Analysis: Guvera's new model for legal music downloads

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Analysis: Guvera's new model for legal music downloads

Custom algorithms serve up 1 million music files.

Custom-built algorithms that match content, advertisers and users are behind a new, legal music download service called Guvera.

Launched this month, Guvera lets users stream and download music files legally via deals with EMI and Universal Music Group.

Users are not charged for the files, which are paid for by advertisers like Jack Daniels, Levis and McDonalds in hopes of ingratiating themselves with a target demographic.

Guvera founder Claes Loberg (pictured), who also founded Australian digital media company Hyro, said the site transforms advertising from something that disrupted user experience to something that engaged users.

The service provides templates for advertisers to build custom 'channels' that host music relevant to the brand, and are designed to attract a target demographic.

Representing eight years of work, the site was inspired by Loberg's observations as a member of the Branded Content Marketing Association in 2002.

"Brands were creating their own content based on their ideals," he said, describing BMW's short film series, The Hire.

"I don't want to live in a world where advertisers are creating all the content," he told iTnews.

Commercially, Loberg saw an opportunity in matching advertisers to successful content that also reflected their brands.

From a personal perspective, Loberg hoped Guvera would support "cooler, super niche" content that struggled under an advertising model that preferred mainstream content for its larger audience.

"We didn't start off trying to create something for the music industry," he told iTnews, citing plans to host film, TV and news media on Guvera.

"All we're doing is providing a tool that tells you which advertisers will be paying for which content."

Guvera is built on an engine similar to that of Google AdWords, which allows an advertiser to nominate key characteristics of its target demographic -- for example, an interest in snowboarding -- and the dollar amount it is willing to pay per customer.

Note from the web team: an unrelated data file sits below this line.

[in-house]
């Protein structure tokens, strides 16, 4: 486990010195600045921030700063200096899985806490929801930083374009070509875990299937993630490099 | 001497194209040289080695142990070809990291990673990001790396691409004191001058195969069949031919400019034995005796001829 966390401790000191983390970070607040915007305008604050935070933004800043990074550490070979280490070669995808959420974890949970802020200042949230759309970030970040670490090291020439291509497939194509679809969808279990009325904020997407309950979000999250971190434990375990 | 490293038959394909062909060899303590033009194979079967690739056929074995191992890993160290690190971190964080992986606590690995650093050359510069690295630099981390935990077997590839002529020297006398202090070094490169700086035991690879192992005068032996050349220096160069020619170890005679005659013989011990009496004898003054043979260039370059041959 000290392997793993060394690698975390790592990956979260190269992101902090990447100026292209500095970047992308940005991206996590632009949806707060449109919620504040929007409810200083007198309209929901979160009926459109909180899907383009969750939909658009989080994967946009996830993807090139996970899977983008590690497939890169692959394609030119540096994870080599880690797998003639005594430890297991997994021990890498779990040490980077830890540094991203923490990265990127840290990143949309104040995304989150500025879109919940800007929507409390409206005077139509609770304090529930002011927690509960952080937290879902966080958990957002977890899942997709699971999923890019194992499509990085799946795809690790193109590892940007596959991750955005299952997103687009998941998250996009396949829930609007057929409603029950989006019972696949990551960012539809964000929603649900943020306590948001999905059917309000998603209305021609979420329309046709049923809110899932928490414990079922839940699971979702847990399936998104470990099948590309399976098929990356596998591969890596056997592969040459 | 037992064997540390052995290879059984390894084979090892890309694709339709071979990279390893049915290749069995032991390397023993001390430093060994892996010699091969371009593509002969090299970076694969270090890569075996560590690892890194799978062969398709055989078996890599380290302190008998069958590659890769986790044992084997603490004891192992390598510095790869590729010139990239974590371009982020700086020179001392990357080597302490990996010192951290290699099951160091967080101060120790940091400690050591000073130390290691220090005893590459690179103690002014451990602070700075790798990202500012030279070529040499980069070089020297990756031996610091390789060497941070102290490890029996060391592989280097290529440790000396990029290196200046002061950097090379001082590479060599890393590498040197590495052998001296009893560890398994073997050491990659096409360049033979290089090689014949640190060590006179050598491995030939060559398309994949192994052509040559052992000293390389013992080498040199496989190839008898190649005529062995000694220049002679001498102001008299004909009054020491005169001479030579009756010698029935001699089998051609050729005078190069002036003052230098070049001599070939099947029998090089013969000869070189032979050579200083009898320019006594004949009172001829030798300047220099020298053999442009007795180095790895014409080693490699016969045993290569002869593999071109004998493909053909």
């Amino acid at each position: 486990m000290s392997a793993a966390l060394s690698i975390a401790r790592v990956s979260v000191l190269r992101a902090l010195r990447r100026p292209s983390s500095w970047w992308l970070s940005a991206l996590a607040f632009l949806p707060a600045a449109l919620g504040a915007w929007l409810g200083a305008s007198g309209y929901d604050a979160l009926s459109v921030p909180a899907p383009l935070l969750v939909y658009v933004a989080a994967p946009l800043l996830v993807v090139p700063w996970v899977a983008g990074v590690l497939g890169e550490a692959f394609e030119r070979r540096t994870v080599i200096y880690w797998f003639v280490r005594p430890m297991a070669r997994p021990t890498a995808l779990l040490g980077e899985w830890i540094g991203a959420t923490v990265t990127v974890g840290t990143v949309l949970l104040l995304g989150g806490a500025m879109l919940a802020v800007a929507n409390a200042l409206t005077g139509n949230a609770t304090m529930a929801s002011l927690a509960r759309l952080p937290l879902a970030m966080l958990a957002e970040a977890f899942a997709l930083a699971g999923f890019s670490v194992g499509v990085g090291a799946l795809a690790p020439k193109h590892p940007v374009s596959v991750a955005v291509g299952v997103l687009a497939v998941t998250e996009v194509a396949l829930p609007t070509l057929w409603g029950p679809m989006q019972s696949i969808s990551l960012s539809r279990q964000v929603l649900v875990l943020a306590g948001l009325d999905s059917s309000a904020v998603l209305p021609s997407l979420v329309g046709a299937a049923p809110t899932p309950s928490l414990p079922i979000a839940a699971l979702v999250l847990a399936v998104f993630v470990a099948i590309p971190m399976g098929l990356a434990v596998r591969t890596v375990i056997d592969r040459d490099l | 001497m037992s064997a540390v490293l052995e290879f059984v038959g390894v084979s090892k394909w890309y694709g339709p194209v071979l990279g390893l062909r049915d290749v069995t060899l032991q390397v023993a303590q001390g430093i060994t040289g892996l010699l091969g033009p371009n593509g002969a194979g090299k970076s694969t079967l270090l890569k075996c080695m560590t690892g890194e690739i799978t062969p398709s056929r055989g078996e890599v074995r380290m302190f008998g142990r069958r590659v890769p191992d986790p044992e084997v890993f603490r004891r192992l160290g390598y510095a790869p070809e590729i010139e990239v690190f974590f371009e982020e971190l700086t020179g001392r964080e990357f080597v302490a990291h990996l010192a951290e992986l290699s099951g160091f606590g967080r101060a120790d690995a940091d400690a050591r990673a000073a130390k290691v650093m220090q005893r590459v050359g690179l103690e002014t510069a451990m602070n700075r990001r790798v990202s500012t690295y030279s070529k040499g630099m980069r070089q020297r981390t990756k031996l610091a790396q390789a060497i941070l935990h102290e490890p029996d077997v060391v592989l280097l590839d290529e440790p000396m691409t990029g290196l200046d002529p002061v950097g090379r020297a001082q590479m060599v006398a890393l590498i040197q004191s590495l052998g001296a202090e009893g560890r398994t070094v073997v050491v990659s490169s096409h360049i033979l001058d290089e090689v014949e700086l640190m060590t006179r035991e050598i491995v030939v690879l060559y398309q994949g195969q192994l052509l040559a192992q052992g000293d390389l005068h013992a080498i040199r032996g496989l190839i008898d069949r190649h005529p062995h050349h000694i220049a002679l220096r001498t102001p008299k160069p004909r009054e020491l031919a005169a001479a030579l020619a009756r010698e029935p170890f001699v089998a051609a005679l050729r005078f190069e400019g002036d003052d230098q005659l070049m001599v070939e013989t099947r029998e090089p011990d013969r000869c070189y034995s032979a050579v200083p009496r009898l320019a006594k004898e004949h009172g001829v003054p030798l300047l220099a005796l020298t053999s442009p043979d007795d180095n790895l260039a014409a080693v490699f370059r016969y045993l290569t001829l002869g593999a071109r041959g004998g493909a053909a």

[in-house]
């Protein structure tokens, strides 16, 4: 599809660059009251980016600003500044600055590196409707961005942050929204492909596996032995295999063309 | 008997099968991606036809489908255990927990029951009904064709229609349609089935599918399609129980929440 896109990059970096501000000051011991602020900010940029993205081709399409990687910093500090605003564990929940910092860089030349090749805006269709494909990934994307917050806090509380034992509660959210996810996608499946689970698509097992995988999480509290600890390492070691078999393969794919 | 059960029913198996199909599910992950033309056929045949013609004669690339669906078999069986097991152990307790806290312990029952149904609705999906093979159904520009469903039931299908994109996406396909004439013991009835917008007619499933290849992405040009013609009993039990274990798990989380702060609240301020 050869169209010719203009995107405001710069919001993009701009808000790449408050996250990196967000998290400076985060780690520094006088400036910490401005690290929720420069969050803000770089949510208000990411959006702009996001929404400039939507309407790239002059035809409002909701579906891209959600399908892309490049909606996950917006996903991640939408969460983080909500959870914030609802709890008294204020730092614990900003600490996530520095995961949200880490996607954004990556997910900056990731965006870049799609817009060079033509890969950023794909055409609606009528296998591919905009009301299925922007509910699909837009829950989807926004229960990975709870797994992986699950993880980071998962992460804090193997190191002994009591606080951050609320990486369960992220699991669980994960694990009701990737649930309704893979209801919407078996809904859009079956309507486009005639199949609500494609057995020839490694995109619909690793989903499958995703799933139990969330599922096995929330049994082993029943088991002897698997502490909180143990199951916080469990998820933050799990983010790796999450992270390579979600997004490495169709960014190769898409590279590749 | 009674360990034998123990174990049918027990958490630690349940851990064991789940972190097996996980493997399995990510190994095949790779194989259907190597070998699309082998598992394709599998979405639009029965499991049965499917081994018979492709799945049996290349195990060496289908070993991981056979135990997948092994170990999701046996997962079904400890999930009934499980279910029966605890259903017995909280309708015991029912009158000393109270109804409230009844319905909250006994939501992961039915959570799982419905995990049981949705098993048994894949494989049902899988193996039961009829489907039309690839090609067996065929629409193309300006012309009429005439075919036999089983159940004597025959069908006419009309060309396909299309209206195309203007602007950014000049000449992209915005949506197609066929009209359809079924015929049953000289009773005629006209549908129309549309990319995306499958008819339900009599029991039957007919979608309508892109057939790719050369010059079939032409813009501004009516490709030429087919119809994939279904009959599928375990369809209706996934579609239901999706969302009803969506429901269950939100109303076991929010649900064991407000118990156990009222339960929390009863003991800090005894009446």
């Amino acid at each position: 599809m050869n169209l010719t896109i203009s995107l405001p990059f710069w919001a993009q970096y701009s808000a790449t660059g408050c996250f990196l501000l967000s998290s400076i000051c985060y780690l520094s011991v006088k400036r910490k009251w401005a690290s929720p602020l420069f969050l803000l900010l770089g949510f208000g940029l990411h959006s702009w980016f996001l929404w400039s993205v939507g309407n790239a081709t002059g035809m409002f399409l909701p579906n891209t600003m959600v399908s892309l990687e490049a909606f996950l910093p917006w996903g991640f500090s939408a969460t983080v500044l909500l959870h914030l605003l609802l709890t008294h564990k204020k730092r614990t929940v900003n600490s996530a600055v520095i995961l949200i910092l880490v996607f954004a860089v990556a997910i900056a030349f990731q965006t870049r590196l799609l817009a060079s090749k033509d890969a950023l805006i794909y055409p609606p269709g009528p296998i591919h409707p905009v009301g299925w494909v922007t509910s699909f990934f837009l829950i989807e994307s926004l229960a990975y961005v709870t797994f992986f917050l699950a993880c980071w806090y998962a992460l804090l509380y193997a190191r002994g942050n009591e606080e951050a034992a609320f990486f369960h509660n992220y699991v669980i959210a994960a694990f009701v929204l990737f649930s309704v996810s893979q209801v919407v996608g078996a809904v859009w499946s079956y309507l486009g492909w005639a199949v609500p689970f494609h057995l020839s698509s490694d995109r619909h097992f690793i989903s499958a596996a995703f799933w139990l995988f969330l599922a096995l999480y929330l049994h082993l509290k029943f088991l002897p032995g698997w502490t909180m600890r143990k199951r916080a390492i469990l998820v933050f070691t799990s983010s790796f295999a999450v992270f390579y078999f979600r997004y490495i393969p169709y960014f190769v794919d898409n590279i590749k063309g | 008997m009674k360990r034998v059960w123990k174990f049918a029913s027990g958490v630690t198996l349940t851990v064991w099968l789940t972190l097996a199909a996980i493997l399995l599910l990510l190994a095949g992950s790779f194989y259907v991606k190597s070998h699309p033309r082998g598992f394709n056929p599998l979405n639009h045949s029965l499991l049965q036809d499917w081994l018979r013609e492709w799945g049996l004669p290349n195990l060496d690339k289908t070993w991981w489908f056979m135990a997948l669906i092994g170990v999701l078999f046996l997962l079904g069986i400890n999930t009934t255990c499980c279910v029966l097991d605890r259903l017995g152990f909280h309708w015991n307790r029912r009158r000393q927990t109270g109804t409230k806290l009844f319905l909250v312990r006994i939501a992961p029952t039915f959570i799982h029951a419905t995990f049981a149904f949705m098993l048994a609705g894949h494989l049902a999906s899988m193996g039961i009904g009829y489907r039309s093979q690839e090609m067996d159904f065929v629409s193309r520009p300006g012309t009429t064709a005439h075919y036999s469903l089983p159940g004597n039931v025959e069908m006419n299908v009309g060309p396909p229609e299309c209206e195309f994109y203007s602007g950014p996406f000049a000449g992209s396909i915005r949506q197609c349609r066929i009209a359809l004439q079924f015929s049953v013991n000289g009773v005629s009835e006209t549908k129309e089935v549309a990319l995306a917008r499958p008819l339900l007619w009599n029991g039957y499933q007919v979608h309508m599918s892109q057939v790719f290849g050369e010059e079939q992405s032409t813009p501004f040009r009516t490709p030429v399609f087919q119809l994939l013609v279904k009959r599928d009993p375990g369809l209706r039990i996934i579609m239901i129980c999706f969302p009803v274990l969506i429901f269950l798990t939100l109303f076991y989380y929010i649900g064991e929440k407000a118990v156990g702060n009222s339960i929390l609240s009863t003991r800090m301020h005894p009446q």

The site then matches users to specific advertisers' channels based on their self-declared interests and registered geographical location.

Consumers searching for music files are presented with a list of relevant advertiser channels via a channel ranking algorithm, and are invited to choose the advertiser that will pay for their downloads.

They are then able to download and stream a limited number of songs from the advertiser's channel, which includes their chosen song as well as around 20 other songs that Guvera's software deems relevant to the user's interests and the advertiser's ideals.

click to view full size image
Harley Davidson's Guvera channel

Advertisers receive reports about the demographics, music preferences and the interests of visitors to their channels, as declared by users on registration.

But "nothing that Guvera has done will give [advertisers] the ability to contact or spam users," Loberg said.

As the site's user and content base grows, Loberg plans to introduce backend algorithms that dynamically recommend songs based on user information and information from a US-based music metadata provider, so that channels function like music recommendation service Pandora.

Guvera currently features more than one million songs at a bitrate of about 256kbps. The files are hosted and served by Arizona-based content delivery network, Limelight Networks, and supported by an asset management system that Loberg said took "two years of solid development".

"That [IT] was the biggest nightmare in the whole world to put together," Loberg told iTnews. "There are so many different facets of Guvera."

The company has staff in New York, Los Angeles, Sydney and Melbourne, as well as two offices in Queensland that house its 20 developers.

Currently serving 50 advertisers in Australia and 30 in the U.S., the site also is beginning to attract smaller advertisers because of the ease with which brands may target a specific, local audience, Loberg said.

Guvera's investors, including Queensland-based AMMA Private Investment, are positioning the company for an eventual IPO (Initial Public Offering), he said, adding that the company is open to expansion opportunities and already has received offers from companies looking to bring the service to various parts of Asia.

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